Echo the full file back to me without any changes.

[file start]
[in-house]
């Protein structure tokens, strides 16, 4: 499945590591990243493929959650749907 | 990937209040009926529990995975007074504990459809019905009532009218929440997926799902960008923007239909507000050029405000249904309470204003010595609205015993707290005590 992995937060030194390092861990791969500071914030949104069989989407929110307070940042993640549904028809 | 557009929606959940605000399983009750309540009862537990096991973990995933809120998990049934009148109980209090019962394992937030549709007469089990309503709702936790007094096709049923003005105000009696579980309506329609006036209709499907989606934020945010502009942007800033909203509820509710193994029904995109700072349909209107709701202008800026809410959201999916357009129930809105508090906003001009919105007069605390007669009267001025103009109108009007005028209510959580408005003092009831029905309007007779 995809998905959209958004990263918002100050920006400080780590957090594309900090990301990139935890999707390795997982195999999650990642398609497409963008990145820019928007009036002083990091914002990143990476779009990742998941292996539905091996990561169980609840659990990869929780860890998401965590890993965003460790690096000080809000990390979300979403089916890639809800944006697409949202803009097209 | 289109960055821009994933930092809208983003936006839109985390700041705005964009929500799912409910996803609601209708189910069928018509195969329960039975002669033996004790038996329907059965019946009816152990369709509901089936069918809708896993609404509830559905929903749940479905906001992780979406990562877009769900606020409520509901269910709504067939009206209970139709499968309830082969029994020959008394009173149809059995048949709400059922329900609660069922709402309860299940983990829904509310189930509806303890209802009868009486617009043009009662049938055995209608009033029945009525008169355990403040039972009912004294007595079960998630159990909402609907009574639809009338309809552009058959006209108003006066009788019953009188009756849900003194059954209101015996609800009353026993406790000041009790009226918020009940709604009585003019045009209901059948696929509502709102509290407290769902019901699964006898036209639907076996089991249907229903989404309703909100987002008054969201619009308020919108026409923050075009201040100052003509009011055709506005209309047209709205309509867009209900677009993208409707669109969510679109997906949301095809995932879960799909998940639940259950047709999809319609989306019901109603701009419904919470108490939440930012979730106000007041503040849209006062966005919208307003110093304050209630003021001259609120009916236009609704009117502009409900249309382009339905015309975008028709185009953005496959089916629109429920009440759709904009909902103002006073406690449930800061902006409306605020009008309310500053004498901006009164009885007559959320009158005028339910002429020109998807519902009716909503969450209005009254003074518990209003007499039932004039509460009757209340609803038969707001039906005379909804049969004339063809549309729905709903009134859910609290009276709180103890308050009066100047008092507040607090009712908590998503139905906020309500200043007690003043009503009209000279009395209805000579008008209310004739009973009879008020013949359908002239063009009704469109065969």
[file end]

[in-house]
């Protein structure tokens, strides 16, 4: 499945590591990243493929959650749907 | 990937209040009926529990995975007074504990459809019905009532009218929440997926799902960008923007239909507000050029405000249904309470204003010595609205015993707290005590 992995937060030194390092861990791969500071914030949104069989989407929110307070940042993640549904028809 | 557009929606959940605000399983009750309540009862537990096991973990995933809120998990049934009148109980209090019962394992937030549709007469089990309503709702936790007094096709049923003005105000009696579980309506329609006036209709499907989606934020945010502009942007800033909203509820509710193994029904995109700072349909209107709701202008800026809410959201999916357009129930809105508090906003001009919105007069605390007669009267001025103009109108009007005028209510959580408005003092009831029905309007007779 995809998905959209958004990263918002100050920006400080780590957090594309900090990301990139935890999707390795997982195999999650990642398609497409963008990145820019928007009036002083990091914002990143990476779009990742998941292996539905091996990561169980609840659990990869929780860890998401965590890993965003460790690096000080809000990390979300979403089916890639809800944006697409949202803009097209 | 289109960055821009994933930092809208983003936006839109985390700041705005964009929500799912409910996803609601209708189910069928018509195969329960039975002669033996004790038996329907059965019946009816152990369709509901089936069918809708896993609404509830559905929903749940479905906001992780979406990562877009769900606020409520509901269910709504067939009206209970139709499968309830082969029994020959008394009173149809059995048949709400059922329900609660069922709402309860299940983990829904509310189930509806303890209802009868009486617009043009009662049938055995209608009033029945009525008169355990403040039972009912004294007595079960998630159990909402609907009574639809009338309809552009058959006209108003006066009788019953009188009756849900003194059954209101015996609800009353026993406790000041009790009226918020009940709604009585003019045009209901059948696929509502709102509290407290769902019901699964006898036209639907076996089991249907229903989404309703909100987002008054969201619009308020919108026409923050075009201040100052003509009011055709506005209309047209709205309509867009209900677009993208409707669109969510679109997906949301095809995932879960799909998940639940259950047709999809319609989306019901109603701009419904919470108490939440930012979730106000007041503040849209006062966005919208307003110093304050209630003021001259609120009916236009609704009117502009409900249309382009339905015309975008028709185009953005496959089916629109429920009440759709904009909902103002006073406690449930800061902006409306605020009008309310500053004498901006009164009885007559959320009158005028339910002429020109998807519902009716909503969450209005009254003074518990209003007499039932004039509460009757209340609803038969707001039906005379909804049969004339063809549309729905709903009134859910609290009276709180103890308050009066100047008092507040607090009712908590998503139905906020309500200043007690003043009503009209000279009395209805000579008008209310004739009973009879008020013949359908002239063009009704469109065969």